Wildlife officials have described a rising number of poisoning cases involving lions. Conservationists have warned that such poisonings could have knock-on effects on wildlife in east Africa.
The Uganda Wildlife Authority (UWA) on Thursday announced that 11 lions had been founded dead in Queen Elizabeth National Park.
Ugandan officials said the lions -- three lionesses and eight cubs -- were likely poisoned by landless herdsmen for fear of their cattle being attacked. The park authority launched an investigation after the lions were discovered.
"Poisoning of the animals in the parks has been going on for a while," UWA spokesman John Gesa told German news agency DPA. "Cases of poisoning of wildlife especially of big cats are serious and are on the increase."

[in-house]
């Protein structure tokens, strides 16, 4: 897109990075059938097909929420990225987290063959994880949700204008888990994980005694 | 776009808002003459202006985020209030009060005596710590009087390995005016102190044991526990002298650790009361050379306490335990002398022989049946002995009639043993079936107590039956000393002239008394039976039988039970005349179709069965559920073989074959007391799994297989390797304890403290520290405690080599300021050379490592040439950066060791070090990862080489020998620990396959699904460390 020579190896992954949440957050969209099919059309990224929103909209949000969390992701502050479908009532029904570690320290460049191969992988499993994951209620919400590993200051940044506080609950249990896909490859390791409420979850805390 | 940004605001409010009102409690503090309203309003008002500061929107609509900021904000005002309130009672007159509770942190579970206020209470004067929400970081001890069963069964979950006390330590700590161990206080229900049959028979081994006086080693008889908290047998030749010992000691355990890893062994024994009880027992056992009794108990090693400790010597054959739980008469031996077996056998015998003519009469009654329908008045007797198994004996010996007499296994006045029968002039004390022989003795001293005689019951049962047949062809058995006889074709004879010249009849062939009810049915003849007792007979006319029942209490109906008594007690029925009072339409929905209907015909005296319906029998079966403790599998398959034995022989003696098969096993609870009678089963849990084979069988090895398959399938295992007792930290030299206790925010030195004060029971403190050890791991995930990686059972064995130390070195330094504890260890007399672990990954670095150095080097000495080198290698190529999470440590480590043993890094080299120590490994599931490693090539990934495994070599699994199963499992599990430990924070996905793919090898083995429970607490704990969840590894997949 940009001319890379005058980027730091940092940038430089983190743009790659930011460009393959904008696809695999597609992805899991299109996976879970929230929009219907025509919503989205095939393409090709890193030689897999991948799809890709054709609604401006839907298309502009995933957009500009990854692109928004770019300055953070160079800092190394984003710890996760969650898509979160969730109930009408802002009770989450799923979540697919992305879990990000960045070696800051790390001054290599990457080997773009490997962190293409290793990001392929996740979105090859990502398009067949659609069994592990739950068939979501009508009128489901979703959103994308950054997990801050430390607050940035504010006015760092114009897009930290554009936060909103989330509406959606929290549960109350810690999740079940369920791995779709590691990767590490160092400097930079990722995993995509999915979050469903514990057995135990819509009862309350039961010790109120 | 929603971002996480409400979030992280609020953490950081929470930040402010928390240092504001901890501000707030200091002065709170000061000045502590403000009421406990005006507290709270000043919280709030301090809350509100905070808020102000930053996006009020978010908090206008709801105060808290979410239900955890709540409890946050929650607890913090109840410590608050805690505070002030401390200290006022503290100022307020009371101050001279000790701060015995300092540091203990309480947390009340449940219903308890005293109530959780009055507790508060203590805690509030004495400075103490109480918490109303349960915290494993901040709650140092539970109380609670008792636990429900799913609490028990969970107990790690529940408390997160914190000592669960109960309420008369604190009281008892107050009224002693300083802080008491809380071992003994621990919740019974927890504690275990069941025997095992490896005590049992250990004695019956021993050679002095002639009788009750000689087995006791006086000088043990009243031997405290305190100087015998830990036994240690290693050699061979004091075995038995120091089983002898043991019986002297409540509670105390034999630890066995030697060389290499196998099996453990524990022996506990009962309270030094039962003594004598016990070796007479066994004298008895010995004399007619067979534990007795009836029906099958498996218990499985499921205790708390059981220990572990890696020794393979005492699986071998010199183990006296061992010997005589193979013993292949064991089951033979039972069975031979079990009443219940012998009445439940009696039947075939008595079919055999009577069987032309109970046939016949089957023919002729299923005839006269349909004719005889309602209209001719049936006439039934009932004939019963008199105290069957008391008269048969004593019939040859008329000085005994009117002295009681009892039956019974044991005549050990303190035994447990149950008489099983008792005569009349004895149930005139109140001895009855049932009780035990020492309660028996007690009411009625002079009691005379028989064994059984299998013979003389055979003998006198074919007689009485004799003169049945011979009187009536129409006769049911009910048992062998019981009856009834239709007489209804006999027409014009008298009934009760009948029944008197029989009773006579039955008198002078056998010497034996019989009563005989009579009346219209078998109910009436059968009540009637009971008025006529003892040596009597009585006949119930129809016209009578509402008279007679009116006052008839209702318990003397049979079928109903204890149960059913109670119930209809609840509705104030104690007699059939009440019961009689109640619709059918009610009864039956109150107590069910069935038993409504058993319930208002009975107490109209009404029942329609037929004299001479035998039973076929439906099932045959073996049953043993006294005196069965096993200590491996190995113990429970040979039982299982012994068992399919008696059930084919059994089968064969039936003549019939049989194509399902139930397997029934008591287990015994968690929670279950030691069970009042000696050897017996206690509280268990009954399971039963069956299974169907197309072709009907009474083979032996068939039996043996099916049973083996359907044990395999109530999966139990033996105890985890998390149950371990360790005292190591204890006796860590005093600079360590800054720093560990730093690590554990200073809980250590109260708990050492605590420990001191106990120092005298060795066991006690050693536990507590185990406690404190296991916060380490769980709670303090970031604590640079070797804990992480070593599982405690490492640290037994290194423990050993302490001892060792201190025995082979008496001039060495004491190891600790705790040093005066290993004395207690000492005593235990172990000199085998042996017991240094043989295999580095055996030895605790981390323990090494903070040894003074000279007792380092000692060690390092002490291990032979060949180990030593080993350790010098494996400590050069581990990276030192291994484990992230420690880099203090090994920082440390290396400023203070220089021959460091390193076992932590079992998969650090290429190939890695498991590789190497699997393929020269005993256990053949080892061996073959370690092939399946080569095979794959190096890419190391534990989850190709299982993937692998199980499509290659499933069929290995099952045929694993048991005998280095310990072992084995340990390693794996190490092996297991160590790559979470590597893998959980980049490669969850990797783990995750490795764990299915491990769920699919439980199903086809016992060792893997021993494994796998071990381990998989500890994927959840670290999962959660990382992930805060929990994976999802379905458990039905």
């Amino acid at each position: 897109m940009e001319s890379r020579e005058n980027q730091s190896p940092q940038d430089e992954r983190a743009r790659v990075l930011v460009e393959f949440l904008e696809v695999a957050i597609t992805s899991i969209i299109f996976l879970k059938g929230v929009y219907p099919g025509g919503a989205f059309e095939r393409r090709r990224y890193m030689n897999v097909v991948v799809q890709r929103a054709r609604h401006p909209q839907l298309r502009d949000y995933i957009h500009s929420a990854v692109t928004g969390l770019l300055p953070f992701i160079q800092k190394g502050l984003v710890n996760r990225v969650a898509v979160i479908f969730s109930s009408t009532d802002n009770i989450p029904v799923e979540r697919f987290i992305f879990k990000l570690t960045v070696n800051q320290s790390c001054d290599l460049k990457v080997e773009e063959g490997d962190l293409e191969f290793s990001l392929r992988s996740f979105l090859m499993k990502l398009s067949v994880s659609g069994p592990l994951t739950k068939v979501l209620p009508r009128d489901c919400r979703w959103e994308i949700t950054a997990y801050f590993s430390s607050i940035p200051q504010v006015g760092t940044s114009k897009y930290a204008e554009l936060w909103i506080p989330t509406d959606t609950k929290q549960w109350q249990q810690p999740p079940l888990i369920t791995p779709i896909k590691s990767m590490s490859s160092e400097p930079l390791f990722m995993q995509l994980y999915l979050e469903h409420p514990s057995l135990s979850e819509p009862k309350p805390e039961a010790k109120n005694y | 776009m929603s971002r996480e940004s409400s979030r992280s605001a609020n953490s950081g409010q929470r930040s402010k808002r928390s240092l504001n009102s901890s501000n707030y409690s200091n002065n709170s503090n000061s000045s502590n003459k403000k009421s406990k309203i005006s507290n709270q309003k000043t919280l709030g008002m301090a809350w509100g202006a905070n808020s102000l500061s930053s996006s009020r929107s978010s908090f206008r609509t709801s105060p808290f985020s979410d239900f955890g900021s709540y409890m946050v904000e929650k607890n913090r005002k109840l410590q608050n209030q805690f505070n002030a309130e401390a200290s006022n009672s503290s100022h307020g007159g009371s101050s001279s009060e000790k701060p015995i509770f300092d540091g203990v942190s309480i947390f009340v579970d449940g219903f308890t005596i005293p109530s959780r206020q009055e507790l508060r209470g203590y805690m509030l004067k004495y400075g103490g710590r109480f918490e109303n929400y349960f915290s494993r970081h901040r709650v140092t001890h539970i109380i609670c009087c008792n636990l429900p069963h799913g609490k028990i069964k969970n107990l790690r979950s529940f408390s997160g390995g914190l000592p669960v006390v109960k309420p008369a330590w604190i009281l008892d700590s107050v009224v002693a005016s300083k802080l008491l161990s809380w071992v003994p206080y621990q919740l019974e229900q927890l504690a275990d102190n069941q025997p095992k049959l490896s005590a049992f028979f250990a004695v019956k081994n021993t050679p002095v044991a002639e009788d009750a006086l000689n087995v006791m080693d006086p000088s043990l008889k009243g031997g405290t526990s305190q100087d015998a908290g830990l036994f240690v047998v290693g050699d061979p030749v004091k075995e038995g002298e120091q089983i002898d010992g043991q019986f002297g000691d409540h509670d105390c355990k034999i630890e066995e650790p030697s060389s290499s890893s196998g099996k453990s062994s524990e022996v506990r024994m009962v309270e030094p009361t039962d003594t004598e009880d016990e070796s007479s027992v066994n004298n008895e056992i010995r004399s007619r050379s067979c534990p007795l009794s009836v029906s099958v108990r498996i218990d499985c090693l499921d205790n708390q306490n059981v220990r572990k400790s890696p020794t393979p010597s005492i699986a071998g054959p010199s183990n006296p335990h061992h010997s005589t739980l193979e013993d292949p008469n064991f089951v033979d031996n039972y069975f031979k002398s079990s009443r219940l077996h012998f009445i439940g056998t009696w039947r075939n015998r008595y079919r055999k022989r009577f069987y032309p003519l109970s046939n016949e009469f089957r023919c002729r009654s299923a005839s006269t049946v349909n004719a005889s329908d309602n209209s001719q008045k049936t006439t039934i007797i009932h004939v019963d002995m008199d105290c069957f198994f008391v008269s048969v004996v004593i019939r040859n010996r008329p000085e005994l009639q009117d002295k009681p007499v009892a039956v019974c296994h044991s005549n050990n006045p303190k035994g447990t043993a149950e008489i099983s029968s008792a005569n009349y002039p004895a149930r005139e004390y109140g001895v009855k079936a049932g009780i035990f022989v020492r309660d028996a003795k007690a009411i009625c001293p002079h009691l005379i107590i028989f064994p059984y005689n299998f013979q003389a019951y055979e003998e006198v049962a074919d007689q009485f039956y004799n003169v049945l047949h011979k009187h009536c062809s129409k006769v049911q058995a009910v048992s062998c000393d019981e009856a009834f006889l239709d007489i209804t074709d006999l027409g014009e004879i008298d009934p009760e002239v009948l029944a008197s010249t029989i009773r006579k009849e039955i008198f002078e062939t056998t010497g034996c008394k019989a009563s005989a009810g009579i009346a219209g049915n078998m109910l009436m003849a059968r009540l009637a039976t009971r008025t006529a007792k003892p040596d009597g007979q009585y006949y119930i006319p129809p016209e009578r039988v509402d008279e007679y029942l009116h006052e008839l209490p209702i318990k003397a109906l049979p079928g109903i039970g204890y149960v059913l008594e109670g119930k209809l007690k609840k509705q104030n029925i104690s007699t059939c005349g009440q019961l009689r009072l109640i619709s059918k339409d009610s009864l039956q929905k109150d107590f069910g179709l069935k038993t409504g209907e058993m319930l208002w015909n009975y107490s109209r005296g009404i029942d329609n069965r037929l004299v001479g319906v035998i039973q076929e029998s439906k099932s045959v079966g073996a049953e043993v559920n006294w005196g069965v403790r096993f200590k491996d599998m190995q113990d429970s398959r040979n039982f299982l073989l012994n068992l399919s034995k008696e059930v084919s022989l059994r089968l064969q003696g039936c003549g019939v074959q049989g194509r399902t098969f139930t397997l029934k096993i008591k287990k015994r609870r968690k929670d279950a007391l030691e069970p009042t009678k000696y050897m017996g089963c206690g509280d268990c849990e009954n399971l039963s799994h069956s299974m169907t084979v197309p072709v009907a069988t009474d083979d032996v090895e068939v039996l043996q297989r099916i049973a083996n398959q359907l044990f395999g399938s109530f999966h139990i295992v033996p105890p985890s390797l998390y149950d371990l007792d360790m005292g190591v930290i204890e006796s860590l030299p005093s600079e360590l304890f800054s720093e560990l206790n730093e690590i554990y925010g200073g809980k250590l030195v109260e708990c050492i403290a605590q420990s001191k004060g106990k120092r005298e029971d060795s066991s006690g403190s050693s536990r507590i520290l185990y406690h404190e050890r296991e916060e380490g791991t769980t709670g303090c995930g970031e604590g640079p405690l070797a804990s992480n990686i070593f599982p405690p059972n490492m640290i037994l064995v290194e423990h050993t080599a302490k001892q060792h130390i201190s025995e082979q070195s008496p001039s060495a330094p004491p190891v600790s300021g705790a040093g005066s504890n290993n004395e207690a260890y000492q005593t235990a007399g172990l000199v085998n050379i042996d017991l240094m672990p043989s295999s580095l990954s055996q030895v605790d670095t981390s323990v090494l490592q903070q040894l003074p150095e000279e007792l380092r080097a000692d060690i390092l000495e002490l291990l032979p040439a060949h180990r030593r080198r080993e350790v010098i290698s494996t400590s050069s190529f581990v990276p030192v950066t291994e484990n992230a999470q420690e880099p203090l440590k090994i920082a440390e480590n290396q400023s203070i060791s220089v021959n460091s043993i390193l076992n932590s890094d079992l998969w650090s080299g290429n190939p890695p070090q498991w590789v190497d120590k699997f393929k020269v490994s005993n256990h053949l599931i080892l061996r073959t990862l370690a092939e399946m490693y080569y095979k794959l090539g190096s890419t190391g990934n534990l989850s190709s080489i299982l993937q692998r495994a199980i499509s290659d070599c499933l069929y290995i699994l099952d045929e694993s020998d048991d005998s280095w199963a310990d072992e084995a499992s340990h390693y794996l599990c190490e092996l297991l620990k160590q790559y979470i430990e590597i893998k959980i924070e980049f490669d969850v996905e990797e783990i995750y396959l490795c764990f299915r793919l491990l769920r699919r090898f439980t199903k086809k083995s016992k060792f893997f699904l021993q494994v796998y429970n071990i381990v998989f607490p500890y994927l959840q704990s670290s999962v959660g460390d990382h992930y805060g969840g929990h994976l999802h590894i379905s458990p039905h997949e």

Not the first time
This is not the first time several lions have been poisoned in east Africa. Earlier this year, the Ruaha Carnivore Project (RCP) warned that poisoning lions could have knock-on effects on wildlife in the region.
RCP said one of its collared lions was found dead after eating a cattle carcass laced with poison. At least 75 critically endangered vultures also died from the incident after feeding on the lion's carcass.
"Just an attempt by just one person to kill wildlife can have extremely severe consequences, particularly when poison is used," RCP said in its monthly report published earlier this month.